But keeping records electronically is different than doing it on paper, and it changes the way doctors interact with their patients, he said.

“EHR changes the way that providers practice medicine, and it’s hard. It’s hard for doctors and nurses to practice medicine in a different way,” Baxter said.

Checking all the required checkboxes on each screen is especially frustrating for doctors and other medical providers. It takes extra time, and doctors often feel the boxes aren’t germane to the patient’s medical situation at the time, Baxter said.

During the Powell Docs Talk forum last fall, doctors expressed frustration about the time it takes to navigate between screens and check all the required boxes.

To reduce doctors’ frustration and the time required, PVHC is considering hiring scribes to take care of electronic recordkeeping during medical appointments, said Terry Odom, interim chief executive officer at Powell Valley Healthcare.

Though frustrating, checking all those boxes is important, as that information is required for a hospital or clinic to demonstrate that it meets federal guidelines for meaningful use of a health information system.

Currently, Powell Valley Healthcare and other health organizations are working to attest to stage two of the guidelines.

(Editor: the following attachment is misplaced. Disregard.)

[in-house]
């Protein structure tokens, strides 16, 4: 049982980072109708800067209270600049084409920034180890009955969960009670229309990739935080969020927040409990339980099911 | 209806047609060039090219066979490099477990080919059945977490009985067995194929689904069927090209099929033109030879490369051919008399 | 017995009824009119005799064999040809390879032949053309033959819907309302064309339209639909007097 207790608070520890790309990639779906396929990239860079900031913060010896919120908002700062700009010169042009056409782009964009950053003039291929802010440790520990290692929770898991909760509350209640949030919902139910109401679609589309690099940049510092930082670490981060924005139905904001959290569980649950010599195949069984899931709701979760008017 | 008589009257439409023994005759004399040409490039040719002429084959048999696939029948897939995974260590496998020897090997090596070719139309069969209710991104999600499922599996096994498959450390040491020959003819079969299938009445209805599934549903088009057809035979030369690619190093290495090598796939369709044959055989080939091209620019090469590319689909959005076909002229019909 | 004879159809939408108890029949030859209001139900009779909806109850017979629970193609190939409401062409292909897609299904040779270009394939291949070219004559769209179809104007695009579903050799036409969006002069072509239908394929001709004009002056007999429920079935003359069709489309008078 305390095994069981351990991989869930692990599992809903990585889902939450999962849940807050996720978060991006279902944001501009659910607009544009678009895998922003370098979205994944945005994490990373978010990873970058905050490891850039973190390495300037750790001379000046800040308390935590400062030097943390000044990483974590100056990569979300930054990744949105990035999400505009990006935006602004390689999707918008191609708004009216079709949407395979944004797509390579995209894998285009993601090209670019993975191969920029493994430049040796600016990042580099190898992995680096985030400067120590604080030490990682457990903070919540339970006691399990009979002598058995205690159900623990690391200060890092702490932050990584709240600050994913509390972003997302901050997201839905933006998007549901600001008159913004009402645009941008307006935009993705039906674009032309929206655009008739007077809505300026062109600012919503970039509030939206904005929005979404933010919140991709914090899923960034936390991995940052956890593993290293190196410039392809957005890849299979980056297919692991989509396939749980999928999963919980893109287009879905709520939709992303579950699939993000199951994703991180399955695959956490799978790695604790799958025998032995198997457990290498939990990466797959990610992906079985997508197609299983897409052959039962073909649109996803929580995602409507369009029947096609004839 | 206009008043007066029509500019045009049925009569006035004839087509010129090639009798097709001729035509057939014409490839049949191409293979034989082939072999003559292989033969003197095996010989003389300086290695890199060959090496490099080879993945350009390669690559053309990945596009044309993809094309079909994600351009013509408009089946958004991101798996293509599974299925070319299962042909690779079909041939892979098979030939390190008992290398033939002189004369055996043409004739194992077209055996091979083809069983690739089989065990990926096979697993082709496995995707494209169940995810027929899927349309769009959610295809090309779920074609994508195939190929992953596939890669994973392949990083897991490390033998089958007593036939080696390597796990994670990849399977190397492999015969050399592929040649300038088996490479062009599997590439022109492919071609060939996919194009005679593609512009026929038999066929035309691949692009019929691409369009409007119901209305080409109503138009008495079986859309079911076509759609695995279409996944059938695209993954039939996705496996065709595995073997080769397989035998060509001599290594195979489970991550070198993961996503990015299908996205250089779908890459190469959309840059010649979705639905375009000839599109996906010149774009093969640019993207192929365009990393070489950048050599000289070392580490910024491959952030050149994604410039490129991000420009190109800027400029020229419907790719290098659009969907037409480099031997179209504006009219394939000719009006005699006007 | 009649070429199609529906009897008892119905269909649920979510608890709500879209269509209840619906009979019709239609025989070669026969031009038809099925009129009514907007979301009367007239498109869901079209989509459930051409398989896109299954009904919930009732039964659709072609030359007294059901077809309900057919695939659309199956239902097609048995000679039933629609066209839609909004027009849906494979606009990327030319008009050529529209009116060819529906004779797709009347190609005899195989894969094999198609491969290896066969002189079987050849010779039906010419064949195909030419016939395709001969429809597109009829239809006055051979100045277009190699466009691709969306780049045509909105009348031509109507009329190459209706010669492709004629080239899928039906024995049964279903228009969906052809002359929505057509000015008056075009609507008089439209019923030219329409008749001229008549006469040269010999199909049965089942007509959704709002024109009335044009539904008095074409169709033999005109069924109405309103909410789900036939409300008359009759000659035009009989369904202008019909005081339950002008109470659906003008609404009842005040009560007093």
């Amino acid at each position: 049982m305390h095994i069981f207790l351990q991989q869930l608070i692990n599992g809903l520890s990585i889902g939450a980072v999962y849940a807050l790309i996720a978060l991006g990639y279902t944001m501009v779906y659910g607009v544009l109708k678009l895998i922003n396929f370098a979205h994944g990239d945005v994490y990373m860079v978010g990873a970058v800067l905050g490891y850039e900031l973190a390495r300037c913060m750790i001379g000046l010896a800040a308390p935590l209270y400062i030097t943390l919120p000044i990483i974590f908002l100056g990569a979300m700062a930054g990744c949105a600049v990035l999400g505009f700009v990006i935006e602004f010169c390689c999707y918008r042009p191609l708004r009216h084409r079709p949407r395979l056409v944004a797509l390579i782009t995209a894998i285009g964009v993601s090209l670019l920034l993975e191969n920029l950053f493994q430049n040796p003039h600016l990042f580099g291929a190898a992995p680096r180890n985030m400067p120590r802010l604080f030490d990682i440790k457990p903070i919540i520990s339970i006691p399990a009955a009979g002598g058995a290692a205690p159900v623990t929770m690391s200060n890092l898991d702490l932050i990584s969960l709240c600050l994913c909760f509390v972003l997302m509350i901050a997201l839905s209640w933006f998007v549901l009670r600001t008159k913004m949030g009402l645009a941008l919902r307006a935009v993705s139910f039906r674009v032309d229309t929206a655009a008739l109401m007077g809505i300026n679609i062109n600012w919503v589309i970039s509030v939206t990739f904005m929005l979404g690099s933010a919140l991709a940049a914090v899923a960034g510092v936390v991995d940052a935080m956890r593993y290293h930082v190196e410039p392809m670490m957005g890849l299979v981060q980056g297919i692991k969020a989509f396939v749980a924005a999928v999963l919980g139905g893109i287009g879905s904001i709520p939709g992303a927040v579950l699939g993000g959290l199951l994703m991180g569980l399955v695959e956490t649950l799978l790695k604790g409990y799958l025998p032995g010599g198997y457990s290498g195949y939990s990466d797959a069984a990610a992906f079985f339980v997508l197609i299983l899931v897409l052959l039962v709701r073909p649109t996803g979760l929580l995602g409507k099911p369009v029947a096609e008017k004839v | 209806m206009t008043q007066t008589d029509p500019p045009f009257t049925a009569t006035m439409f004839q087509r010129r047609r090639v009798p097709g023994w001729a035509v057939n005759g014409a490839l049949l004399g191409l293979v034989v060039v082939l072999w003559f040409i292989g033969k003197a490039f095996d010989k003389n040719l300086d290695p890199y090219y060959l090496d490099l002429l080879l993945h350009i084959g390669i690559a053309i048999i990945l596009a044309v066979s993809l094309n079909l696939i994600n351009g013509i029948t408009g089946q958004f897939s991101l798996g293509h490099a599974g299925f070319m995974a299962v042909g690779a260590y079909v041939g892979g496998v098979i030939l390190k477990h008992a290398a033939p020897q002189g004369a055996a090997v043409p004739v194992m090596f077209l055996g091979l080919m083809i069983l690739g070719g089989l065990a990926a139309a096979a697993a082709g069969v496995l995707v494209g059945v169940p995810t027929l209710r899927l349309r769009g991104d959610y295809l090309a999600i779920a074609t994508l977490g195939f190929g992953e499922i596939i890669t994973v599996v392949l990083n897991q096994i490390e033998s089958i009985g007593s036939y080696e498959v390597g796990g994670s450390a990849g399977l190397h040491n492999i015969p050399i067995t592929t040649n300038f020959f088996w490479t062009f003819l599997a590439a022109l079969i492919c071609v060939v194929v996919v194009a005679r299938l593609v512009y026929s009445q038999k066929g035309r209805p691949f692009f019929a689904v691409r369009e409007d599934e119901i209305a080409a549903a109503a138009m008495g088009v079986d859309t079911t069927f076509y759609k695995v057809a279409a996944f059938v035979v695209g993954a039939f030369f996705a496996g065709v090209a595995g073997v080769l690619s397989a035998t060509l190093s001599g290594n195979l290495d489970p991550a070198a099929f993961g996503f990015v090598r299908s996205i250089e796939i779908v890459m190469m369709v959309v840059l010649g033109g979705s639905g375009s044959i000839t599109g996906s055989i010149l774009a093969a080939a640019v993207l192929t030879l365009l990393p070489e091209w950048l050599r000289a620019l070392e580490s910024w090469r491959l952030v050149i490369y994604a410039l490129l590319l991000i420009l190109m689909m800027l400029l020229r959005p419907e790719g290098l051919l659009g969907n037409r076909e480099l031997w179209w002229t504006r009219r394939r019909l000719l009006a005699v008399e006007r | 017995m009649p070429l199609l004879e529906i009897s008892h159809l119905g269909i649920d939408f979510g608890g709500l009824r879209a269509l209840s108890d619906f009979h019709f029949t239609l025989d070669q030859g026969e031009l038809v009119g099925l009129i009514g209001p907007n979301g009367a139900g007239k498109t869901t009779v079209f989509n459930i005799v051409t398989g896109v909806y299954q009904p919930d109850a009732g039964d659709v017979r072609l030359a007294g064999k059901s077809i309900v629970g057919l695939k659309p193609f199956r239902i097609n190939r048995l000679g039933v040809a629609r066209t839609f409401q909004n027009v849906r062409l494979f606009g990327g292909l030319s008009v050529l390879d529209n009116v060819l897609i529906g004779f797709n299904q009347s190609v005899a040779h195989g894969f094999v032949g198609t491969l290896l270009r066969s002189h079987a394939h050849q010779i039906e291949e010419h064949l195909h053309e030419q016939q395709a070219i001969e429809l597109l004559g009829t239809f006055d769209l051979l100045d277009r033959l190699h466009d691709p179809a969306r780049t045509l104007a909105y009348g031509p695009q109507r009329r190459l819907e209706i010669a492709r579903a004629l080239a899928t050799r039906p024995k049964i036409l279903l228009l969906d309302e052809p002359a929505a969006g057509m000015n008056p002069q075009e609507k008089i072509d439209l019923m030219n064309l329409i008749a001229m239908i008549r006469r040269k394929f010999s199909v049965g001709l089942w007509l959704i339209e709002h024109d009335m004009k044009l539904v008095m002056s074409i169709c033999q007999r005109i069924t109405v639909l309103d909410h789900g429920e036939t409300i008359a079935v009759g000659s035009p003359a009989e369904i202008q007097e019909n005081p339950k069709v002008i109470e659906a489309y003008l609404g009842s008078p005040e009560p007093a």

Baxter explained the process in general terms.

“It’s a menu that they give to the health care organizations or other providers: These are 15 things you could collect; we require that you collect at least eight of them,” he quoted. “You choose which eight.”

Baxter said those decisions about which data to collect for meaningful use are made with input from doctors and other providers about which information is easiest or most appropriate to collect.

A moving target

The federal government provides financial incentives to providers and hospitals for meeting meaningful use guidelines.

Eventually, however, those incentives will disappear and become penalties instead. Once that happens, doctors and hospitals that do not meet federal meaningful use guidelines will receive lower Medicare and Medicaid reimbursement rates.

“We’re already struggling economically as it is,” Baxter said. “Paying penalties is a very scary thought.”

Adding to those challenges is the fact that federal meaningful use guidelines continue to change; trying to meet them is like aiming at a moving target.

“They’re still talking about what are the options that are going to be for stage three,” Baxter said. “It’s not set in stone yet. They thought it was, but now... It’s not only hard for the providers, but think of the software vendors that have to design” to those guidelines. “When the goalposts change, it’s tough.”

Baxter said he’d like to think that things will settle down and get easier in another five years or so.

“But you know how the government works,” he added. “It never stops.”

To further complicate matters, Powell Valley Healthcare was notified a few months ago that NextGen has sold all but one of its information system components to QuadraMed, another health information services company. The effects of that sale won’t be known for some time, Odom told the PVHC board.

The component that remained with NextGen is the ambulatory component, designed for medical clinics. And that is the component that has been the most problematic for Powell Valley Healthcare, Odom said.

Still, “we’re down the road in our implementation,” she said. “We’re using it, and we’re solving problems more routinely.”